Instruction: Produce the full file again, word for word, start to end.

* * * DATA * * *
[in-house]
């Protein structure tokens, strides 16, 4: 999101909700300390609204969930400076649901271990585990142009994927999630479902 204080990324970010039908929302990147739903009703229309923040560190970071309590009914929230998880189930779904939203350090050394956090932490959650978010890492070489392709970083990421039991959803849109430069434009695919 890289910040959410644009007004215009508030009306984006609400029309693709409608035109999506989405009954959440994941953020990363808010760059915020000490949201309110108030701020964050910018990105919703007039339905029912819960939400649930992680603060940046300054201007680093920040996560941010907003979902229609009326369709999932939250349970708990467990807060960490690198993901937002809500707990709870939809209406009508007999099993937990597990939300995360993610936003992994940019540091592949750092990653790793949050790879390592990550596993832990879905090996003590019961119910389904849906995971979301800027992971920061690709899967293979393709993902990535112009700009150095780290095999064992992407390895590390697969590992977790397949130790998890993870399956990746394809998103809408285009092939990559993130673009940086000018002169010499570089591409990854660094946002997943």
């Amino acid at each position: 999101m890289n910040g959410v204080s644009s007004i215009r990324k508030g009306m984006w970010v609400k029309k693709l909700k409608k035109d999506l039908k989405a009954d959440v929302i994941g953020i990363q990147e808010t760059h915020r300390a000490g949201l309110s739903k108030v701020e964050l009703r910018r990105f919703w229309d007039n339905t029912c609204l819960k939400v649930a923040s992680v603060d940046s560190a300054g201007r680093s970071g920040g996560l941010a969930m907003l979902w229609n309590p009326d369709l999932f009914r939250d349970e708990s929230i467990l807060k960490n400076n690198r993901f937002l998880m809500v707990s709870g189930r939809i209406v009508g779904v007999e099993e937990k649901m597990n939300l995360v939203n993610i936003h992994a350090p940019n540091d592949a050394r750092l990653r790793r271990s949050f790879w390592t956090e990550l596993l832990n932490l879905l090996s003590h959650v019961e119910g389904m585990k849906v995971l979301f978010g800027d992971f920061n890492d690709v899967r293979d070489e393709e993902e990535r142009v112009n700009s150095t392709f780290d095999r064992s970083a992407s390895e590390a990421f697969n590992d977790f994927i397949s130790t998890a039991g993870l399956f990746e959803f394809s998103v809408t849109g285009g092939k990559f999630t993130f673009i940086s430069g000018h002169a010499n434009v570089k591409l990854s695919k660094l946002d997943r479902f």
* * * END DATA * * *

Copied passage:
[in-house]
């Protein structure tokens, strides 16, 4: 999101909700300390609204969930400076649901271990585990142009994927999630479902 204080990324970010039908929302990147739903009703229309923040560190970071309590009914929230998880189930779904939203350090050394956090932490959650978010890492070489392709970083990421039991959803849109430069434009695919 890289910040959410644009007004215009508030009306984006609400029309693709409608035109999506989405009954959440994941953020990363808010760059915020000490949201309110108030701020964050910018990105919703007039339905029912819960939400649930992680603060940046300054201007680093920040996560941010907003979902229609009326369709999932939250349970708990467990807060960490690198993901937002809500707990709870939809209406009508007999099993937990597990939300995360993610936003992994940019540091592949750092990653790793949050790879390592990550596993832990879905090996003590019961119910389904849906995971979301800027992971920061690709899967293979393709993902990535112009700009150095780290095999064992992407390895590390697969590992977790397949130790998890993870399956990746394809998103809408285009092939990559993130673009940086000018002169010499570089591409990854660094946002997943």
């Amino acid at each position: 999101m890289n910040g959410v204080s644009s007004i215009r990324k508030g009306m984006w970010v609400k029309k693709l909700k409608k035109d999506l039908k989405a009954d959440v929302i994941g953020i990363q990147e808010t760059h915020r300390a000490g949201l309110s739903k108030v701020e964050l009703r910018r990105f919703w229309d007039n339905t029912c609204l819960k939400v649930a923040s992680v603060d940046s560190a300054g201007r680093s970071g920040g996560l941010a969930m907003l979902w229609n309590p009326d369709l999932f009914r939250d349970e708990s929230i467990l807060k960490n400076n690198r993901f937002l998880m809500v707990s709870g189930r939809i209406v009508g779904v007999e099993e937990k649901m597990n939300l995360v939203n993610i936003h992994a350090p940019n540091d592949a050394r750092l990653r790793r271990s949050f790879w390592t956090e990550l596993l832990n932490l879905l090996s003590h959650v019961e119910g389904m585990k849906v995971l979301f978010g800027d992971f920061n890492d690709v899967r293979d070489e393709e993902e990535r142009v112009n700009s150095t392709f780290d095999r064992s970083a992407s390895e590390a990421f697969n590992d977790f994927i397949s130790t998890a039991g993870l399956f990746e959803f394809s998103v809408t849109g285009g092939k990559f999630t993130f673009i940086s430069g000018h002169a010499n434009v570089k591409l990854s695919k660094l946002d997943r479902f």